New News, Old News, No News

One of the most difficult jobs in Parliament is leading the opposition response to a Budget or an Autumn Statement. Even though you’ve probably already read the best bits in the press on the days leading up to the announcement, you still have to think on your feet because there are some surprises. The closest thing to a big surprise this time was the actual abolition of the Autumn Statement and its replacement with a Budget in the autumn. Maybe this will have some impact on the Assembly’s own budget cycle in years to come.

As to the rest of the announcement, there was nothing in it that hadn’t been trailed extensively in recent days. As expected, there is “tens of millions” - or £400m to be precise - extra in capital spending which the Welsh Government will get between 2016-17 and 2020-21. This is a consequential from increased roads spending in England, though it seems from first indications it will be spent here in Wales on improved flood defences and high streets, perhaps recognising the controversial nature of big road building projects with some backbench Labour AMs like Lee Waters (Lab, Llanelli) and Jenny Rathbone (Lab, Cardiff Central).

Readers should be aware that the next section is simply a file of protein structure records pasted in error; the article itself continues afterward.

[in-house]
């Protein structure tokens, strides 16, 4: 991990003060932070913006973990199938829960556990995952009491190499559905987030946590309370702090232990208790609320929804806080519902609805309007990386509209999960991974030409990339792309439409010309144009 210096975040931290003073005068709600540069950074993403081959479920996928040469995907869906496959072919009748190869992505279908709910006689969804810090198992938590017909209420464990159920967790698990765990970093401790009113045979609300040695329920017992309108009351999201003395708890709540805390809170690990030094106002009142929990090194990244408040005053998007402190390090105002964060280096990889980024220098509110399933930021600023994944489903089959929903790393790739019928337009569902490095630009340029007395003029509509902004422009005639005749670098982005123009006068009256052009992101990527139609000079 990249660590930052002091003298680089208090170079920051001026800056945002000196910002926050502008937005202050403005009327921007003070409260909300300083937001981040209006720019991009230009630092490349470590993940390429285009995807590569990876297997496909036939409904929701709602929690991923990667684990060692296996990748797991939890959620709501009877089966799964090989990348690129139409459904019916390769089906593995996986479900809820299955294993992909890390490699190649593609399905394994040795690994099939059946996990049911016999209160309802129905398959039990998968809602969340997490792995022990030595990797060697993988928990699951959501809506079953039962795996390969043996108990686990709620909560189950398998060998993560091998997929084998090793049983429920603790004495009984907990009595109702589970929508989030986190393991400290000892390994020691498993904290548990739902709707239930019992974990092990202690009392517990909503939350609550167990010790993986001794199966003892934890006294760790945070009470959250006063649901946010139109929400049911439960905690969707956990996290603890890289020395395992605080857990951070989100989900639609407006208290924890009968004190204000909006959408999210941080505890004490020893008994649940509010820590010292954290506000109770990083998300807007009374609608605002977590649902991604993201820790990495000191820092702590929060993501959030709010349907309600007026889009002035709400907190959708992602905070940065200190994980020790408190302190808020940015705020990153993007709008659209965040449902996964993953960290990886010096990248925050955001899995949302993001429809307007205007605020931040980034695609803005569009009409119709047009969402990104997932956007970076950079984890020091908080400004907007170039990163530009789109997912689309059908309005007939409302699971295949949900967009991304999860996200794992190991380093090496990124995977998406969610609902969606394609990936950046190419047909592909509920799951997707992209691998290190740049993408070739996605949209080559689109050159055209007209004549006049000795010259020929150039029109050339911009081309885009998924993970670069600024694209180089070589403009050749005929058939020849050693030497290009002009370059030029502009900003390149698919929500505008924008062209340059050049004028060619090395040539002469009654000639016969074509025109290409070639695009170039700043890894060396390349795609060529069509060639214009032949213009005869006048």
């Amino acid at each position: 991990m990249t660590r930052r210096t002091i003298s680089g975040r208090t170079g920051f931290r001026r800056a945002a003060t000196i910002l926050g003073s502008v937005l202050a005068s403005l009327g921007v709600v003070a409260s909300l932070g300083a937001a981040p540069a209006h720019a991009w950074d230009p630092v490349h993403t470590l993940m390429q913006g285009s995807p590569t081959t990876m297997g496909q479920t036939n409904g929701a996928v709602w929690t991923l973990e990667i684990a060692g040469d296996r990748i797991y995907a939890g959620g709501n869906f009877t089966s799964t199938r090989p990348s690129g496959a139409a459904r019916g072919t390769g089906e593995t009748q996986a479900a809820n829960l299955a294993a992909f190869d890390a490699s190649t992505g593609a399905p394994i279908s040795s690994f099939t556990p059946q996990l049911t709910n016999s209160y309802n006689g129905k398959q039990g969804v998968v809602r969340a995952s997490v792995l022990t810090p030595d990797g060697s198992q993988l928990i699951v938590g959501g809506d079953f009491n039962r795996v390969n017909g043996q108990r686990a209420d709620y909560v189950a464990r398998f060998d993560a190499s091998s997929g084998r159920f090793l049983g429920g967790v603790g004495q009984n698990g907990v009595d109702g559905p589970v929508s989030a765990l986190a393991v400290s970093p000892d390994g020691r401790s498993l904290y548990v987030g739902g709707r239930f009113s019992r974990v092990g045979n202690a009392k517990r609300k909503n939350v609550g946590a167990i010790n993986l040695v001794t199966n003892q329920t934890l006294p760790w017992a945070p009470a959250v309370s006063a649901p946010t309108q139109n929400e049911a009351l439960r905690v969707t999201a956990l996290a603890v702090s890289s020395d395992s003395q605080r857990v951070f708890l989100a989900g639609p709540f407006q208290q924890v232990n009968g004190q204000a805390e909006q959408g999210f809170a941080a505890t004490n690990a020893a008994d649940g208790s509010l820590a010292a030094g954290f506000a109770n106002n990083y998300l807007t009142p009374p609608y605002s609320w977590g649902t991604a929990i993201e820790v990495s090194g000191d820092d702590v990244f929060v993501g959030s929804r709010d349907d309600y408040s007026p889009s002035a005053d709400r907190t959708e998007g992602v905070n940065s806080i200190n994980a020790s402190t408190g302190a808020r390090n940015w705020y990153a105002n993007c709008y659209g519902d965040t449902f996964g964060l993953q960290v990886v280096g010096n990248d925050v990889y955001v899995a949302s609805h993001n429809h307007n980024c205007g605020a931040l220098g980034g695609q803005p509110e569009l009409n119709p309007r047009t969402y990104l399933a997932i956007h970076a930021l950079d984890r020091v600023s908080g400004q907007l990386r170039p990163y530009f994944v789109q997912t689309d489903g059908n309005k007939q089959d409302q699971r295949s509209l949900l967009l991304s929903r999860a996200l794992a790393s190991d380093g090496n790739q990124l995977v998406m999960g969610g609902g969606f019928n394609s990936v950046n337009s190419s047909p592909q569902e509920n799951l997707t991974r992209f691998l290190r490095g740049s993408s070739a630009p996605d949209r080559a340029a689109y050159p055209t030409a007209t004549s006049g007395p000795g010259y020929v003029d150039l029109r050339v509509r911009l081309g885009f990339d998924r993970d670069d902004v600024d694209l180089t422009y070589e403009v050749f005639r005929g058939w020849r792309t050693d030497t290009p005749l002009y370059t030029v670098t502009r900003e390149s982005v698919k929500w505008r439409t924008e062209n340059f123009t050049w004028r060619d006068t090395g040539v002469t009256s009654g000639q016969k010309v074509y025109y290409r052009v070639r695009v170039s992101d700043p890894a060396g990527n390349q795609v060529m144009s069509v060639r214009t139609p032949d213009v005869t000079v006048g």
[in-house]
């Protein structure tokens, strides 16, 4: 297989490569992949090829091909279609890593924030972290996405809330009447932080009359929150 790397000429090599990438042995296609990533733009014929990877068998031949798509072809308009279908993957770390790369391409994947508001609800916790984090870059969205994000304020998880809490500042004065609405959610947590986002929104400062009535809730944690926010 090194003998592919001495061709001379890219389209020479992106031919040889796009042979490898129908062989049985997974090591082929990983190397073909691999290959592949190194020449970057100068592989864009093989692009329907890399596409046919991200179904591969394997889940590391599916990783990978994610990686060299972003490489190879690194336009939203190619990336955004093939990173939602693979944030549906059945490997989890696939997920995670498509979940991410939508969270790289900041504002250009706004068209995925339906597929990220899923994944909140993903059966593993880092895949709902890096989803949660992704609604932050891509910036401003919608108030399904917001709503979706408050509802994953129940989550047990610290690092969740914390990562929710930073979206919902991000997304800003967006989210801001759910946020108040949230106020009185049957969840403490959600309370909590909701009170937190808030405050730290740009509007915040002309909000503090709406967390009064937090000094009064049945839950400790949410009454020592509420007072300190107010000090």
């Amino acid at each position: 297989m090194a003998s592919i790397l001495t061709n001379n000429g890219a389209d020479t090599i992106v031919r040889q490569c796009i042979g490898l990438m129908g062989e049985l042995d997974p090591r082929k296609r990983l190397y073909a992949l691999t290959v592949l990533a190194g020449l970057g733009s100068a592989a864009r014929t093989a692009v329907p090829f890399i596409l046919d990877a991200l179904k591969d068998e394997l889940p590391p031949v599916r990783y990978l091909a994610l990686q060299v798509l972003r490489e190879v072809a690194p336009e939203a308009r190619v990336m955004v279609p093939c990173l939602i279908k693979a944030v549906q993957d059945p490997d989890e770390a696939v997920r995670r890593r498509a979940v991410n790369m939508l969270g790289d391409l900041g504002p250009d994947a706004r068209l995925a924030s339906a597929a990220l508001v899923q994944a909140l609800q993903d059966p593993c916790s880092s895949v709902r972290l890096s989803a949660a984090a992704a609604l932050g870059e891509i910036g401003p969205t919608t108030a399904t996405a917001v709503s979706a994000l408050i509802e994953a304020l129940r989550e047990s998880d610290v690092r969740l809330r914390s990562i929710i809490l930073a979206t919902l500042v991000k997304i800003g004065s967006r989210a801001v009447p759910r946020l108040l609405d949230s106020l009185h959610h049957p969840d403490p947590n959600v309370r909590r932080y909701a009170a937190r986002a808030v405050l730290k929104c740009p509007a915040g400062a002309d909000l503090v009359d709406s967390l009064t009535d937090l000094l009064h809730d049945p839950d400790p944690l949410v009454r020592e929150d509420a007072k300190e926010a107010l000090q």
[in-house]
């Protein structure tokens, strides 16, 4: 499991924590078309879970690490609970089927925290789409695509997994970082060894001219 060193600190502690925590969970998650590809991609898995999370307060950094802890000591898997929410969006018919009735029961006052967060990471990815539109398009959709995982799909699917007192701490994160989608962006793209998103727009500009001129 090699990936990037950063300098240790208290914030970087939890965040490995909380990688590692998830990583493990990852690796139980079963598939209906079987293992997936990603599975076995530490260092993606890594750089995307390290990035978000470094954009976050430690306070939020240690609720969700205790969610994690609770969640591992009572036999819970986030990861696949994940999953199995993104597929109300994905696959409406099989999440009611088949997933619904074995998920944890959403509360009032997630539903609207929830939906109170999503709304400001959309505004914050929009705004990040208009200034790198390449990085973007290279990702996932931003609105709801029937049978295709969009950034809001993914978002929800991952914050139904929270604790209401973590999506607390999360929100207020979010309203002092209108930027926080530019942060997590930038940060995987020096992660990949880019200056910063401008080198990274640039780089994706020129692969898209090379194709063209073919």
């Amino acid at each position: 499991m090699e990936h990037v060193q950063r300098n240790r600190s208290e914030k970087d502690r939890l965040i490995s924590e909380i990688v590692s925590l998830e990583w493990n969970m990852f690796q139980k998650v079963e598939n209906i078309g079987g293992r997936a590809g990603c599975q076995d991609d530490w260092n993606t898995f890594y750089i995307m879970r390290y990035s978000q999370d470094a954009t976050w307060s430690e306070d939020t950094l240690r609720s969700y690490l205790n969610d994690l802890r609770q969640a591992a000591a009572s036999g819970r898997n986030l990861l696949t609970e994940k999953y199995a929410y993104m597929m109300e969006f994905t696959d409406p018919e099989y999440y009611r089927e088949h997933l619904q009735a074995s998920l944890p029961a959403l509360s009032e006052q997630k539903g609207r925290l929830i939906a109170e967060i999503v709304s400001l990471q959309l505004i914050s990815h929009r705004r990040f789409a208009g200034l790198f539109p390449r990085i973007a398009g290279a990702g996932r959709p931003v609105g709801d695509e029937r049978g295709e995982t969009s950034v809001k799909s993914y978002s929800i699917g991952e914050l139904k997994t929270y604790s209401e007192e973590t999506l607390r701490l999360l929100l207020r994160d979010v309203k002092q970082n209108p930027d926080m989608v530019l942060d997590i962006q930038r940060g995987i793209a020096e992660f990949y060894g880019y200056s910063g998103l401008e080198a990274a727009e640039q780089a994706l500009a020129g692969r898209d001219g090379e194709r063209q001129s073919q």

Less good news to the Welsh Government is the very modest uplift in revenue spending of £35.8m between 2016-17 and 2019-20, of which half is due to income from the Apprenticeship Levy. This means that in terms of service delivery that austerity will continue unless income can be raised from other sources.

Further, the only other news of specific named relevance to Wales in the Autumn Statement was the importance of the Swansea Bay City Region Deal and the growth deal for North Wales. As neither of these were either new or substantial announcements, it was clear they were just padding to try and Welshify a statement that aimed for functionality or flashiness. The Statement could be fairly criticised on those grounds.

Less fair – and a lot more synthetic – was the criticism from Labour, Liberal Democrats and Plaid Cymru around a lack of commitment to the tidal lagoon scheme in the Statement. Regardless of the merits of that project and the recent hype whipped up, there was never any chance the tidal lagoon would be given the go ahead because the whole issue of this energy source including its strike price is still being examined by the independent Hendry Review. To expect the Chancellor to make a decision before this crucial Review has reported is at best naïve and at worst playing politics with the future energy security of the nation.